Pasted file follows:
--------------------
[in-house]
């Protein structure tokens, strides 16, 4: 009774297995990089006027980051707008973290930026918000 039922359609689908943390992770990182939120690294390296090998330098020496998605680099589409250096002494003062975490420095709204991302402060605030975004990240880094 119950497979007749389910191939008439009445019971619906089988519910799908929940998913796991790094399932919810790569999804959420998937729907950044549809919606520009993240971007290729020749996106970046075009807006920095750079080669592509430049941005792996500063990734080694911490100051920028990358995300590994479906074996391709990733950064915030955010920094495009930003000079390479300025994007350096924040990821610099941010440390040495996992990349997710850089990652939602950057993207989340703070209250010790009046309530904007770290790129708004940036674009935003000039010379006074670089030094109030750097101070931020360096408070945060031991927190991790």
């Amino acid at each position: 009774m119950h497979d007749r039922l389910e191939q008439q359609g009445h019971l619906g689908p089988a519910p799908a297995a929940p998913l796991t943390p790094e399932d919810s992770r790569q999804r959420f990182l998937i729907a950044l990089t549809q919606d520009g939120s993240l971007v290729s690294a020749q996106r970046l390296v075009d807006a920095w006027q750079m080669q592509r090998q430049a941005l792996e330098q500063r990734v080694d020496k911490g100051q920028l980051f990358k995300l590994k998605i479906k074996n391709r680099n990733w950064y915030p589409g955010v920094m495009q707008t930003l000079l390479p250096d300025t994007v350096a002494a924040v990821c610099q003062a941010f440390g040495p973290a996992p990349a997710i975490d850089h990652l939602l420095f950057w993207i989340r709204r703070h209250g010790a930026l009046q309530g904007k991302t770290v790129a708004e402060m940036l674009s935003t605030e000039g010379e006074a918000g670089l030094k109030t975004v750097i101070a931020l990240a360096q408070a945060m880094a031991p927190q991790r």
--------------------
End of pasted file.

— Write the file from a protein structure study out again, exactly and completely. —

[in-house]
């Protein structure tokens, strides 16, 4: 009774297995990089006027980051707008973290930026918000 039922359609689908943390992770990182939120690294390296090998330098020496998605680099589409250096002494003062975490420095709204991302402060605030975004990240880094 119950497979007749389910191939008439009445019971619906089988519910799908929940998913796991790094399932919810790569999804959420998937729907950044549809919606520009993240971007290729020749996106970046075009807006920095750079080669592509430049941005792996500063990734080694911490100051920028990358995300590994479906074996391709990733950064915030955010920094495009930003000079390479300025994007350096924040990821610099941010440390040495996992990349997710850089990652939602950057993207989340703070209250010790009046309530904007770290790129708004940036674009935003000039010379006074670089030094109030750097101070931020360096408070945060031991927190991790």
């Amino acid at each position: 009774m119950h497979d007749r039922l389910e191939q008439q359609g009445h019971l619906g689908p089988a519910p799908a297995a929940p998913l796991t943390p790094e399932d919810s992770r790569q999804r959420f990182l998937i729907a950044l990089t549809q919606d520009g939120s993240l971007v290729s690294a020749q996106r970046l390296v075009d807006a920095w006027q750079m080669q592509r090998q430049a941005l792996e330098q500063r990734v080694d020496k911490g100051q920028l980051f990358k995300l590994k998605i479906k074996n391709r680099n990733w950064y915030p589409g955010v920094m495009q707008t930003l000079l390479p250096d300025t994007v350096a002494a924040v990821c610099q003062a941010f440390g040495p973290a996992p990349a997710i975490d850089h990652l939602l420095f950057w993207i989340r709204r703070h209250g010790a930026l009046q309530g904007k991302t770290v790129a708004e402060m940036l674009s935003t605030e000039g010379e006074a918000g670089l030094k109030t975004v750097i101070a931020l990240a360096q408070a945060m880094a031991p927190q991790r």